Page 45 Review by Stephen
"I shall speak of love... and of hate. It is truly a marvel, but I tell you, hatred and love may live cramped together, crouching in the same heart."
True. Cramped and crouching: it can grow awfully crowded in there. Are we talking jealousies? The teenage me was a nightmare.
"There are many secret chambers in our hearts where love can hide and many battlements where hate can stand, watching for enemies."
We might still be talking jealousies: obsessively searching for and rooting out rivals. But we're not.
"There was once an age when love was honourable.
"Or so I've heard."
Was that a disclaimer?
Based on the 12th Century tales by Chrétien De Troyes, much of this may come as a bit a surprise. I've read a lot of complex courtly love, but this is not it. You may have read many Arthurian legends springing out from Sir Thomas Malory's much later Le Morte D'Arthur where it's all very valiant but this ain't that, neither. To be honest, the court consists of a right bunch of frivolous idiots.
We begin with a beautifully drawn bit of falconry, the first sentence's love and hate bisected by a panel border through the same image; once the hood is removed, the bird takes flight, soaring above the sorry figure of a knight who's had the stuffing knocked out of him, dripping blood as he and his horse retreat through a cave towards Camelot.
There he's greeted during the feast of Pentecost and immediately probed for gossip. They loved a good story, that lot. And they'll hear it by hook, crook or emotional blackmail.
Our wilted warrior is Sir Calogrenant who'd set out in search of adventure and found it at a fountain where he poured a little too much water over a magical stone, at which point the weather went bat-shit crazy. This is cleverly told on a sequential-art tapestry behind them as Hurricane Harold strikes, deer scatter, the trees are lashed by gales, rain and lightning, and the local landowner charges out on his steed with a great big lance which he introduces quite intrusively to Sir Calogrenant's stomach, then stabs at him a sword.
"Let me enter my complaint! Here!" Ouch. "And here!"
To be fair, even though his crops received a right battering, the lord does let the loser leave.
Vengeance is immediately called for at which point King Arthur wanders in or wakes up:
"What's this? An adventure?"
"For the whole court."
"Sounds jolly. Is it full of honour and so forth?"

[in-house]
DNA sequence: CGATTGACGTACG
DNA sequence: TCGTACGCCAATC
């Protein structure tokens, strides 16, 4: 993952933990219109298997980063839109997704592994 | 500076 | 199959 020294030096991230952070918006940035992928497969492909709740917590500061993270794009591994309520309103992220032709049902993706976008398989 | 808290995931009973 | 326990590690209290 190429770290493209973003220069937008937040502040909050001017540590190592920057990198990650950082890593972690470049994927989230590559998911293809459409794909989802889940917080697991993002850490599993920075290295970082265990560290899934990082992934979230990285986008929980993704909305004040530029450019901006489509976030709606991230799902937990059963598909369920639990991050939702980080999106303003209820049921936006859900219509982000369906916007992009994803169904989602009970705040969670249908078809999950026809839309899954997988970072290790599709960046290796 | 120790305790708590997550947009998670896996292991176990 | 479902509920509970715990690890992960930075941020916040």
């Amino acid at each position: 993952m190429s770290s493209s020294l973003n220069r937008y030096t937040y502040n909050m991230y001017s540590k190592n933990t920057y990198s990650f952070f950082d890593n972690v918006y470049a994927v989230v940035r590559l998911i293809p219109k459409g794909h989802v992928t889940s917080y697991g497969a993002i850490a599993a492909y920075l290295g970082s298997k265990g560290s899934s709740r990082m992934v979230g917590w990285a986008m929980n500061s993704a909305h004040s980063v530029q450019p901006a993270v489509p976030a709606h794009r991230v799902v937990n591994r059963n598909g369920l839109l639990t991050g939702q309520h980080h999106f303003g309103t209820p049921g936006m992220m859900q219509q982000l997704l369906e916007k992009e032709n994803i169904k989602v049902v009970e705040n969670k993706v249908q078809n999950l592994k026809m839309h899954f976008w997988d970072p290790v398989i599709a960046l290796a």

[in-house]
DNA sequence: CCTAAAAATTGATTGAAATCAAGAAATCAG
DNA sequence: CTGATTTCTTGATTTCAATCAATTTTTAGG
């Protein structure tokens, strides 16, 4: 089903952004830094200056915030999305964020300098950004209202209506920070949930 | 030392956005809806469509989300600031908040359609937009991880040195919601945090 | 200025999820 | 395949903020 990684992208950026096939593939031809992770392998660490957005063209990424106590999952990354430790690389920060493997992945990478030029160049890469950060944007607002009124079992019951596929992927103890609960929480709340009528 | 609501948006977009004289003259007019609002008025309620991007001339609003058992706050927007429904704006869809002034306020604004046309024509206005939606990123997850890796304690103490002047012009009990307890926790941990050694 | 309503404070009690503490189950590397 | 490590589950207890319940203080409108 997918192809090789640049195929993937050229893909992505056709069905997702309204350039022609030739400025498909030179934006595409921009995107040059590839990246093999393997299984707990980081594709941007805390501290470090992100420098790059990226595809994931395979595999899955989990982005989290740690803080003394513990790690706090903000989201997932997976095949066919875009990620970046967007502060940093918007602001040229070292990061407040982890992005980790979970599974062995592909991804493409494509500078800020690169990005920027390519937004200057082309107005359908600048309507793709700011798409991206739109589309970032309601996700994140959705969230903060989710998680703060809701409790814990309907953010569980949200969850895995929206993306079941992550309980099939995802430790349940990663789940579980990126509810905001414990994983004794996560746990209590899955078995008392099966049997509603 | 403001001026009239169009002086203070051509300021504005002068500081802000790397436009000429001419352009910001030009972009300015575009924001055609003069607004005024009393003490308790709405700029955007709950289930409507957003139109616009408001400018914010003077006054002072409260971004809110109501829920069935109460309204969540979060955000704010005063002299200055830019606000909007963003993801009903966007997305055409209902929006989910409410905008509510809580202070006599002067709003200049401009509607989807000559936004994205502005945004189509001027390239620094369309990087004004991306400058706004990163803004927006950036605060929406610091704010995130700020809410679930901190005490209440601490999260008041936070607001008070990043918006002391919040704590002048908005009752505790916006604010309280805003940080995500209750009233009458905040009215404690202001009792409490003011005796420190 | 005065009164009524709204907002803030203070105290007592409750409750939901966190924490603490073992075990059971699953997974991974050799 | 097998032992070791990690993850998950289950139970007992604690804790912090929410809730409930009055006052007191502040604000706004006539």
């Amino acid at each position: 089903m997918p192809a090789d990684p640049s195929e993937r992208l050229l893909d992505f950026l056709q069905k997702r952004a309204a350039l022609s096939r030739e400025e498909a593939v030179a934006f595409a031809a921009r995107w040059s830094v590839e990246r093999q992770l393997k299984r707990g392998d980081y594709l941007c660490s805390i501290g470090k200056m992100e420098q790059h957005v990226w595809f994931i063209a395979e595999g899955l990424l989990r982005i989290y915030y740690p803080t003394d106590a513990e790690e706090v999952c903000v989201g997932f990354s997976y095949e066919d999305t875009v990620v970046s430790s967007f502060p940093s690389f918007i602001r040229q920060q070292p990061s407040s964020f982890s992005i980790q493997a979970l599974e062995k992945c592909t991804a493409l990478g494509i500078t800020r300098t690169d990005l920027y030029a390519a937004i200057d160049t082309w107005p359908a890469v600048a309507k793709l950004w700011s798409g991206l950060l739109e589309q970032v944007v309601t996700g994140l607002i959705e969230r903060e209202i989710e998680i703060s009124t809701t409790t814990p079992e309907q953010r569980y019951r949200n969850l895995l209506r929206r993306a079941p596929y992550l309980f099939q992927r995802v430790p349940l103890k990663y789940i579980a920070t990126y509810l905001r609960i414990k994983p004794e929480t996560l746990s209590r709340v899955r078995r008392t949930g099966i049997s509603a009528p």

Define honour. Alternatively: no, not so much.
Determined that the honour should be all his, Sir C's cousin, Sir Yvain, takes the reins of a more sturdy steed, receives directions from a cave-dwelling troll, finds the spring and - do you know? - he's not that frugal with the water, either. Even weatherman Michael Fish could have predicted what happens next. Understandably irate at what must now look like meteorological harassment...
"Who does my dukedom this discourtesy?"
... the lord lets loose once again but this time comes quite a cropper - as does Sir Yvain's horse when it's a little late on the final furlong in pursuit of the lord through a descending portcullis.
The lord is dead and Sir Yvain is trapped in his castle. Fortunately he is recognised by Lunette, maid to now-widowed Lady Laudine, as someone who once did her kindness and she fixes him up with an invisibility spell. Unfortunately that allows him to witness to Lady Laudine's heartfelt, inconsolable grief... and her radiant beauty. He only goes and falls in love, doesn't he?
We haven't even begun. Okay, we have begun. But we've barely begun.
But I think you might perceive that if - and I'm only saying "if" - Sir Yvain is going to win the hand or even the heart of Lady Laudine, Lunette is going have to think fast and Sir Yvain is going to have to be on his best behaviour from now on in.
But honestly...? He's not the brightest flame in fireplace, his time-keeping sucks and the waylaying lads back at camp Camelot really could do with growing up.
So far - unless I read this very wrong indeed - both Anderson and Offermann have played this mostly with their tongues firmly in their cheeks, but there are hearts involved, monsters to be fought, slaves to be liberated and other injustices whose their intricate legal and intellectual merits must be adjudicated upon by bludgeoning, skull-splitting fights.
Even if Anderson dots the script with anachronistic colloquialisms (Sir Yvain Oblivion: "It was just stupidity that kept me away from you that long year. I recognise my mistake - honest!") Offerman maintains the period feel throughout with a variety of castles, rows of tents and descents into briar-like woodland madness.
If you're in it for the fantastical you won't be disappointed, either: there is one hell of a lion / dragon death-match with a belter of a double-page spread as Sir Yvain first claps eyes on the ferocious, clawing beasts, followed by a flurry of dense, chaotic panels suggesting she might be aware of Gareth Hinds' BEOWULF.
I don't know if it's straight-faced enough for some fantasists, but we're constantly being asked this sort of fare, so here you go.